A murder inside the Louvre and clues in Da Vinci paintings lead to the discovery of a religious mystery protected by a secret society for two thousand years -- which could shake the foundations of Christianity.
Victor Novarski reaches JFK airport from a politically unstable country. Due to collapse of his government, his papers are no longer valid in the airport, and hence he is forced to stay in the airport till the war cools down. He makes the airport his home and develops a friendship with the people who work there until he finally has to leave. Written by
In the Russian dubbed version of the film, Milodragovic spoke Bulgarian, not Russian, and introduced himself as a Bulgarian. See more »
When Thurman runs out in front of the United 747 to Krakozhia, the plane stops just before a white line painted on the tarmac. In a following scene from a different angle, the plane is well past any white lines. It is possible that it isn't even on the same patch of concrete. See more »
United Airlines announcing the arrival of Flight 9435 from Beijing. Customer service representative, please report to gate C42.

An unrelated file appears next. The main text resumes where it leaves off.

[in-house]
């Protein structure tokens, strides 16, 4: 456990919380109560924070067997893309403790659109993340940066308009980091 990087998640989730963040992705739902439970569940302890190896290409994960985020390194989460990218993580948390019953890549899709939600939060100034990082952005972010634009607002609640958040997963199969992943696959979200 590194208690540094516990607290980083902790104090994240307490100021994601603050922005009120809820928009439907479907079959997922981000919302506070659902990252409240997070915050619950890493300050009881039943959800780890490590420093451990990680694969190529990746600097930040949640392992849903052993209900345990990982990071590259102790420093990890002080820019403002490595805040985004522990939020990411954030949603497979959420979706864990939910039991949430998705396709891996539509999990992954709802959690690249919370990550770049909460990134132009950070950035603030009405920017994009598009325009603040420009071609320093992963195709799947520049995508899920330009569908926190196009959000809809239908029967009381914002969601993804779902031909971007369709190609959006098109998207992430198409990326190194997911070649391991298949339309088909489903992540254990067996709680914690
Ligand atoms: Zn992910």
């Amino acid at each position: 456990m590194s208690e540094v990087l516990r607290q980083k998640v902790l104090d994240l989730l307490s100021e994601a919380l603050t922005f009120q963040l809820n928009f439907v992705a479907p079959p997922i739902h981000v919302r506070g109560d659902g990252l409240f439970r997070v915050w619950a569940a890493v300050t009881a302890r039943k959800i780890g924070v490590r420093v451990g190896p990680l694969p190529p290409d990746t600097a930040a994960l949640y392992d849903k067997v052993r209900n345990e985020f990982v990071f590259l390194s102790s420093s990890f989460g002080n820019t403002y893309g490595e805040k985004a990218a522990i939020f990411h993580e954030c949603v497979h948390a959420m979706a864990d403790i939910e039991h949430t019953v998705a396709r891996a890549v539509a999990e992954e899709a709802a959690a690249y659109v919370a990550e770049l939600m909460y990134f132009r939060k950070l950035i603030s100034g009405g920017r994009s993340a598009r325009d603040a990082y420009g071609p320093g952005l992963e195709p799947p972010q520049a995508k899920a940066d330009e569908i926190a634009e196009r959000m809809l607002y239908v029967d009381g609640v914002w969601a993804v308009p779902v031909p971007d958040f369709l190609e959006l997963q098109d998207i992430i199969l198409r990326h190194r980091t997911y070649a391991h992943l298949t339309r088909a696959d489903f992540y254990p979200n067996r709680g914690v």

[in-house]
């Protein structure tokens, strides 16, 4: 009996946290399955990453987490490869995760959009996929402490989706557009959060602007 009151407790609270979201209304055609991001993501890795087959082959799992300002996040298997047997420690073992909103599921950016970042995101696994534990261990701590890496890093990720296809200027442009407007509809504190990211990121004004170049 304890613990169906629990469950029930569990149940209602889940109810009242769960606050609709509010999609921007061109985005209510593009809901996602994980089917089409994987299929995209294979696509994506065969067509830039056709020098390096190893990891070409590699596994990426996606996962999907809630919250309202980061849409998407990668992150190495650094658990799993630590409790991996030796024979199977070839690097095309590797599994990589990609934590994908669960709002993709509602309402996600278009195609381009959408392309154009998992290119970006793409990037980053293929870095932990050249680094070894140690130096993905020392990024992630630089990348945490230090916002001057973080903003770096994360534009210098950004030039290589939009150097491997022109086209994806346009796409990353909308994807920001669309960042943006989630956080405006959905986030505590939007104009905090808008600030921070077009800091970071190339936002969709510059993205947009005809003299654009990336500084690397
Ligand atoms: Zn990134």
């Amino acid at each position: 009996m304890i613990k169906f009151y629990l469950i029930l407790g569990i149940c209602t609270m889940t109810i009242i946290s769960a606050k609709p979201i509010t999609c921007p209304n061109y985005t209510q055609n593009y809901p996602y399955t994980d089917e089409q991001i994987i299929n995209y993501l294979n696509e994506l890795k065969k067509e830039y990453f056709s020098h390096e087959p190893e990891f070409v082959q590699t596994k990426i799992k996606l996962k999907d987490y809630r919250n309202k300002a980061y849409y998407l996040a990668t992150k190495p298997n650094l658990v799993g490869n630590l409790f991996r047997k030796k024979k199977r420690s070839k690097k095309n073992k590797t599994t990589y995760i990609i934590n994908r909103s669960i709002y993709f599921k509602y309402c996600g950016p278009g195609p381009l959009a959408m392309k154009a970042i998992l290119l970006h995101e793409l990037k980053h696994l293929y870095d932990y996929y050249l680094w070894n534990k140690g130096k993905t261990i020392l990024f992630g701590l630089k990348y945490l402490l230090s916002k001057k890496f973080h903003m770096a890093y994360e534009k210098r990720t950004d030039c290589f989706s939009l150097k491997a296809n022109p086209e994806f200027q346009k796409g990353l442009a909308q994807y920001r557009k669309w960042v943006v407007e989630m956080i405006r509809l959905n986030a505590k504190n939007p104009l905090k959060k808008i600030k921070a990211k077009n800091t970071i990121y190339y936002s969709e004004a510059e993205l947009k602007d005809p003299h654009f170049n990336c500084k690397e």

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The opening credits are spelled out on the tumblers of the flight schedule boards. See more »
It's funny how Steven Spielberg and Tom Hanks, two of Hollywood's most powerful men, who could literally do any movie they want, end up making something like The Terminal. Instead of reaching for new heights of film-making like including the latest in special effects, or new original ways of storytelling and editing, Spielberg goes back to a simpler form. That in itself is surprisingly refreshing. Filmmakers try so hard to be inventive and change the typical form of the classics, that when someone finally does go back to that Capra or Wilder fashion, it ends up seeming original. That's what The Terminal goes for. A movie about characters, not plot. About emotion, not CGI. It's a true heart-felt piece of work. It's funny, it's cute, and it always keeps you interested.
Tom Hanks leads an exceptional cast as Viktor Navorski, a man stranded in JFK airport, not welcome in the U.S. and having no country to come home to. Throughout the experience he makes friends, a love interest, and a rival. He changes all of their lives, of course. That's to be expected from a movie like this. Tom Hanks is totally believable, accent and all. It's a performance well worthy of an Oscar nod.
I loved The Terminal for many reasons, but one big reason is it's simplicity. And more importantly, because it is good at being simple. It doesn't contribute anything new to movies, it doesn't try to. It is what it is. A great, feel-good film. Something that is getting rarer and rarer these days. Sometimes you'll want to see a gritty, wrenching melodrama, but other times you'll want to see The Terminal.
My rating: 10/10
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